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Post Options Post Options   Thanks (0) Thanks(0)   Quote MattStolton Quote  Post ReplyReply Direct Link To This Post Posted: 18 April 2017 at 2:25pm
Originally posted by toastyghost toastyghost wrote:

Why not go the whole hog and do it like these beauties?

http://philharmoniabyjeannouvel.com/en/

Wow. Insane.

I have seen someone do layers of 1" ply, layered up to make the side walls, but not from individual plys!
Matt Stolton - Technical Director (!!!) - Wilding Sound Ltd
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Post Options Post Options   Thanks (0) Thanks(0)   Quote odc04r Quote  Post ReplyReply Direct Link To This Post Posted: 18 April 2017 at 2:49pm
As someone else said, jigsaw/cnc the template. Adjust till you are happy vs a printout or whatever. Then use flush trimming bits to make a whole bunch and form the sides against them.

Made some curved spice rack sides like this a few years back, still got the jig that I used to create identical pieces as opposed to trying to cut out no 2. same as the first. Worked perfectly.
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MattStolton View Drop Down
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Post Options Post Options   Thanks (0) Thanks(0)   Quote MattStolton Quote  Post ReplyReply Direct Link To This Post Posted: 18 April 2017 at 2:54pm
OK, so spend 2 days making the perfect jig, to save 1 day of free hand cuts! Wink

I just wondered if I had missed something obvious, but looks I will make a jig up, to router the panels up then.

MDF worthy enough to make jig from? Shouldn't wear from doing a short fun of panels?

Matt Stolton - Technical Director (!!!) - Wilding Sound Ltd
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Post Options Post Options   Thanks (0) Thanks(0)   Quote SouthwestCNC Quote  Post ReplyReply Direct Link To This Post Posted: 18 April 2017 at 3:38pm
Trial and error I'm afraid, Laminated curves will always spring back slightly. I would begin by creating a former made up of multiple templates spaced equally apart until youre at the same height as the panel you want to make (ideally spaced the same distance as the thickness of the template) Make the templates with excess width so they can be reworked to alter the curve if need be. I would start with a curve that ends 5-6mm tighter than you want it to be. Laminate your sheets togther and use a vacuum bag and pump to clamp to former. make sure you use breather material from the bag hose entry point across the length of the former to the opposing side. Repeatability with this method is good. You may just find yourself cutting your top and bottom panels to the curve it creates.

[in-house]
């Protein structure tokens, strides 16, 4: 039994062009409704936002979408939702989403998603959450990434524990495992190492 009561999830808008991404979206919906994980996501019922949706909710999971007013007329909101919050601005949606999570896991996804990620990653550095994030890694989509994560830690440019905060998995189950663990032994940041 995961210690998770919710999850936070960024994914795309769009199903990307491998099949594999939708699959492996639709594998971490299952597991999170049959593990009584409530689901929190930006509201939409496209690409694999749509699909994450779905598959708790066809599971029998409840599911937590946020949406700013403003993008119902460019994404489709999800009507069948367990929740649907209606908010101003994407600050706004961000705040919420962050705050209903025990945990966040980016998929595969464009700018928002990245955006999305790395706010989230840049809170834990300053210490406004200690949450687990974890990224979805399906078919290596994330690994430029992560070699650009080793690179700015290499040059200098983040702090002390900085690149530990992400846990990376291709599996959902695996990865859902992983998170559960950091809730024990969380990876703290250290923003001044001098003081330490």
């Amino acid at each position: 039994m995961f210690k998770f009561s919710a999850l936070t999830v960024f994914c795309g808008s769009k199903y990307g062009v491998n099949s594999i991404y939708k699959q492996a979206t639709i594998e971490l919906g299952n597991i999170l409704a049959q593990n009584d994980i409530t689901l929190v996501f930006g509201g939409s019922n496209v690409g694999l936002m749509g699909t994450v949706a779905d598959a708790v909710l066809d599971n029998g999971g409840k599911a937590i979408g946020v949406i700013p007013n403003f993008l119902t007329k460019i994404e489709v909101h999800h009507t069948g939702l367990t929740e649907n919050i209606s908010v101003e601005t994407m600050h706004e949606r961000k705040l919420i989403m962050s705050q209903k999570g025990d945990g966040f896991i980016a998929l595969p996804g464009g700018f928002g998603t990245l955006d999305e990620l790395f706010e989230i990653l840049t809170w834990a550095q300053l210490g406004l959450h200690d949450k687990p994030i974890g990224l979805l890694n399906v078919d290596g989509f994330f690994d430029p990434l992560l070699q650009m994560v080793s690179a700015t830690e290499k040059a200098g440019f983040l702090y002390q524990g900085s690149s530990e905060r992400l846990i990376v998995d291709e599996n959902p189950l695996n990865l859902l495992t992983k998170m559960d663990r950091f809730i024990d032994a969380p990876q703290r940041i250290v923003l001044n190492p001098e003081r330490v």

Make one template and use a flush router to make others. Need to use 18mm ply with a vac bag really.

Edited by SouthwestCNC - 18 April 2017 at 3:40pm
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Post Options Post Options   Thanks (0) Thanks(0)   Quote SouthwestCNC Quote  Post ReplyReply Direct Link To This Post Posted: 18 April 2017 at 3:47pm
Just reread the brief ^ this may be a bit ott just for 4. MDF will work for a few. If you make a former for the outside of the curve as well you can hinge the two formers and just clamp instead of a bag.

Print the curve on paper and stick it to the template will give you a line to follow.

But to me you are working backwards. You make the curve panel and then cut the top and bottom panels to suit.

Edited by SouthwestCNC - 18 April 2017 at 5:36pm
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SamV View Drop Down
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Post Options Post Options   Thanks (0) Thanks(0)   Quote SamV Quote  Post ReplyReply Direct Link To This Post Posted: 18 April 2017 at 5:21pm
Draw/sketch onto perspex, cut out using a scroll saw/jigsaw/sharp blade, hand sand down, use a bearing guided router.

Wanna borrow my ancient scrollsaw? I'll dig it out and see if it's still working.